The box itself is made from oak hobby board purchased at a local hardware store.  The mitered corners are glued together using some high-strength wood glue.  The cap was spliced together using biscuits and edged with thin pieces of oak.  Holes were drilled for the button, power adapter, and color sensor.  For the rectangular color sensor PCB, a chisel was used to chip out a rectangular spot for the sensor to fit in.  A ¼” thick and ¼” deep gap was routed into the middle of the box for the LEDs.  A ½” thick, very shallow gap was routed into the middle as well for the diffuser material to sit on.  A panel board was used for the bottom and the TS-7970 was mounted to it using custom wooden standoffs.  Everything was rounded off and finished up on the bench router before sanding and staining the final product.  The result was a very nice, travel-ready, oak box with detachable lid.


First off, let’s acknowledge how awesome the open source community is.  Most of the legwork was already completed and packaged up for use with Python, including GPIO sysfs interface with interrupt support, TCS34725 support, and plenty of FadeCandy examples which work with Open Pixel Control (OPC).  The only thing that was left to do was figure out how to use the Twisted reactor used with the GPIO sysfs interface code for handling interrupts.  Admittedly, this did add a layer of complexity to the code which took a little while to comprehend, but once the learning curve is overcome, it’s not a bad way to go.

Now, let’s talk about the source code, located at  The main file is, which utilizes a bunch of different libraries including:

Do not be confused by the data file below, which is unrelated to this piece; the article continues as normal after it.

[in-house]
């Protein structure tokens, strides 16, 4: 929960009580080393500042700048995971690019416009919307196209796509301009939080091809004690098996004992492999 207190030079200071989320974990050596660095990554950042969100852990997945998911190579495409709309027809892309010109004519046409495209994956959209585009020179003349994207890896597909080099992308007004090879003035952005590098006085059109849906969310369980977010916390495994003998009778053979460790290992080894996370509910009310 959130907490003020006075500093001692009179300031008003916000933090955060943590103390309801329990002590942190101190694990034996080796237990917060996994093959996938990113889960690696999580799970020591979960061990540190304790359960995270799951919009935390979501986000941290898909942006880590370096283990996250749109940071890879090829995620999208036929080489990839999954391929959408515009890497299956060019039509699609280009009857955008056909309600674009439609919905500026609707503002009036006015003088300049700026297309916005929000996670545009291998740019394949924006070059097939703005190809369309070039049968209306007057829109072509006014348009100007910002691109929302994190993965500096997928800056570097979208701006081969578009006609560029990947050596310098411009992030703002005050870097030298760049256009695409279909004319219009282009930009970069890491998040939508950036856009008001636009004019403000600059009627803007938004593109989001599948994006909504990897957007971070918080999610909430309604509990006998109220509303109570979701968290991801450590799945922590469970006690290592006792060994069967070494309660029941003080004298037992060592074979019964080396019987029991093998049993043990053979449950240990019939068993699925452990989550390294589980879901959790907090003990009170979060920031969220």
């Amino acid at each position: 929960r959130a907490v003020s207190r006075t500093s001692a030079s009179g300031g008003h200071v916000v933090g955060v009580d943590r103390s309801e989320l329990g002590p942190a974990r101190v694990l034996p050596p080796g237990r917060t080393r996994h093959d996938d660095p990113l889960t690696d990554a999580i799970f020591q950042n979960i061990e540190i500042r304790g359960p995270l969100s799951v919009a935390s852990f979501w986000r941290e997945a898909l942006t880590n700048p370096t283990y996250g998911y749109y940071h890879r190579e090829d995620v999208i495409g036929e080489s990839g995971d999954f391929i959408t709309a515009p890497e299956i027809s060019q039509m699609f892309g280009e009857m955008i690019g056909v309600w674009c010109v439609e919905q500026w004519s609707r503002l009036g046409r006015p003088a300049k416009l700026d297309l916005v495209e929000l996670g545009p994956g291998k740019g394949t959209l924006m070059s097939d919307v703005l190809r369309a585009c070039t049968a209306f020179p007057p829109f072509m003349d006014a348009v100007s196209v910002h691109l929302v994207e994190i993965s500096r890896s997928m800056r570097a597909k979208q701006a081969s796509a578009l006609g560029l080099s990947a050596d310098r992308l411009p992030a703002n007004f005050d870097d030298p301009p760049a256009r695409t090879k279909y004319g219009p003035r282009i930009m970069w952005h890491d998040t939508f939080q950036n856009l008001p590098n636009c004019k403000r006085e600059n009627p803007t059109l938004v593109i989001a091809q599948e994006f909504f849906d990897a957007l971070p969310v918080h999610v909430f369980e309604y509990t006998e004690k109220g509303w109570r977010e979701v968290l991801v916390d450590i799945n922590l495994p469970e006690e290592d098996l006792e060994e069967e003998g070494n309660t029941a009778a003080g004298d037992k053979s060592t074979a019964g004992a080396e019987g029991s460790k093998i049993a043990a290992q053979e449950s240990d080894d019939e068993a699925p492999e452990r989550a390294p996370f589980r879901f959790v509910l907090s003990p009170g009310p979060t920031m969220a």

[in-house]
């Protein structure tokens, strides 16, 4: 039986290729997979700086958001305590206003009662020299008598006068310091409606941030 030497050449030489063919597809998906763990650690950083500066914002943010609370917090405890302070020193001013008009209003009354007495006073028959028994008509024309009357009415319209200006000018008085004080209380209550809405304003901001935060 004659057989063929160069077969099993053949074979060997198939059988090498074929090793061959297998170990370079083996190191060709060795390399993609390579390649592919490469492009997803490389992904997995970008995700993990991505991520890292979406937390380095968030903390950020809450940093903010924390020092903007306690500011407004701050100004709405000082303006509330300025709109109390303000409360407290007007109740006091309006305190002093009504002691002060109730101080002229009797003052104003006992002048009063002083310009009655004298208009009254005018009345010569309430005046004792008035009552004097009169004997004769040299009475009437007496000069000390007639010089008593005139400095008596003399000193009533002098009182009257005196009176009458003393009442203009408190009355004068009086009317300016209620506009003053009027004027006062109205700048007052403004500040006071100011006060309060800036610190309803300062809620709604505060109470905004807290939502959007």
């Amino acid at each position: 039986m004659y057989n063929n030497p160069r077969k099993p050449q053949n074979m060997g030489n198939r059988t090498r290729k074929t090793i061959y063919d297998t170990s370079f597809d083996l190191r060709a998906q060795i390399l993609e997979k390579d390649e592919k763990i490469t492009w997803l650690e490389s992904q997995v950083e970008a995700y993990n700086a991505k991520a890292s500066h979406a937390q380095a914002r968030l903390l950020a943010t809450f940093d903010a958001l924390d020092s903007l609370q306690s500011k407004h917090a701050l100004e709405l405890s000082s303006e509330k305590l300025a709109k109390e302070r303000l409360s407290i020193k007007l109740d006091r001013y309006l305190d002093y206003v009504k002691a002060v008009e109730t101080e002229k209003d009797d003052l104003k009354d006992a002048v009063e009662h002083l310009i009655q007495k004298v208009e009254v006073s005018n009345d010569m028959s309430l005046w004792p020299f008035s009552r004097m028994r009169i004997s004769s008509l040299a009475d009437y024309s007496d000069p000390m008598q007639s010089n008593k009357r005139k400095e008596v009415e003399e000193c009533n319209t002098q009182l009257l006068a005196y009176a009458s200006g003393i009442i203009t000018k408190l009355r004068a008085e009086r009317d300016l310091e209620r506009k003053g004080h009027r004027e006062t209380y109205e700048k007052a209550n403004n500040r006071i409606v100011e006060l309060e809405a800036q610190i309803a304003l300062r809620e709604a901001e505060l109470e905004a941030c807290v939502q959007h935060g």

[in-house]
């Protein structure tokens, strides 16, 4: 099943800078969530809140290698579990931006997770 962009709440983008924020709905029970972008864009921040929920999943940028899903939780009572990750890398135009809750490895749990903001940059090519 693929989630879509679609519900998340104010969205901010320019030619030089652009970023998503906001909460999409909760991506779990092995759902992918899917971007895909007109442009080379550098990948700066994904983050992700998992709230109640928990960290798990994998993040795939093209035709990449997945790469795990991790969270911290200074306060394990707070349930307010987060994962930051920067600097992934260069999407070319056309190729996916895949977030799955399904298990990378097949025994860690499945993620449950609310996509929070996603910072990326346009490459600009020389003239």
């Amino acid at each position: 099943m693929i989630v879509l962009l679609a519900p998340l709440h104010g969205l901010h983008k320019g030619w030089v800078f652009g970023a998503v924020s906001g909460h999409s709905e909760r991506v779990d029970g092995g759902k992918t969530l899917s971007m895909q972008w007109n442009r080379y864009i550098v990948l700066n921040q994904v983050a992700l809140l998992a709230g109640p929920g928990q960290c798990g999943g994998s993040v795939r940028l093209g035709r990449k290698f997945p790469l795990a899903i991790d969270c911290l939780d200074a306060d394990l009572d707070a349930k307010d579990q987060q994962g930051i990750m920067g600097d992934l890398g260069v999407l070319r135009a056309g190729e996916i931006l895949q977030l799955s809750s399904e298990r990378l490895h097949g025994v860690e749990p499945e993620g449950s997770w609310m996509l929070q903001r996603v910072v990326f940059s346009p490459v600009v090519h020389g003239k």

• Adafruit TCS34725 – Uses smbus for I2C communication and provides a bunch of handy functions for interfacing with the color sensor.
  • Python Sysfs GPIO – Provides a bunch of handy functions for interfacing with the GPIO pins that are brought out using the Linux GPIO sysfs interface.  Includes interrupt support by using Twisted.
  • Open Pixel Control (OPC) – Sends pixel values to an Open Pixel Control server, in our case FadeCandy, to be displayed.
  • FadeCandy Server – A separate process running in the background which receives instructions from OPC and lights up the RGB LED strip.
  • Pillow – Used to process images used for party (party.jpg) and chill (chill.jpg) modes.

Don’t worry, this won’t be a deep dive.  Instead, we’ll discuss a few highlights of the code.  As mentioned, we’re using the Twisted reactor to handle GPIO interrupt events, threading, and provide our main while loop via LoopingCall(main).  The program starts with the call to  We use a bunch of global variables to keep track of the different states we’re in, including party, chill, or matching.  We do this as a simple way to break out of the thread, mainly because there’s no other easy way to stop a threaded processes in Python.

For example, let’s say we’re chilling in our display_image(‘chill.jpg’) thread, which will last until the for loop has finished processing the image top to bottom only to be called again in a forever loop by our main looping call.  Then, somebody comes along and presses the party button.  This fires a system event for the GPIO interrupt and sets the global variables to break out of the chill loop so we can start the party loop.  Same sort of thing for the matching mode when somebody places a color swatch above the color sensor.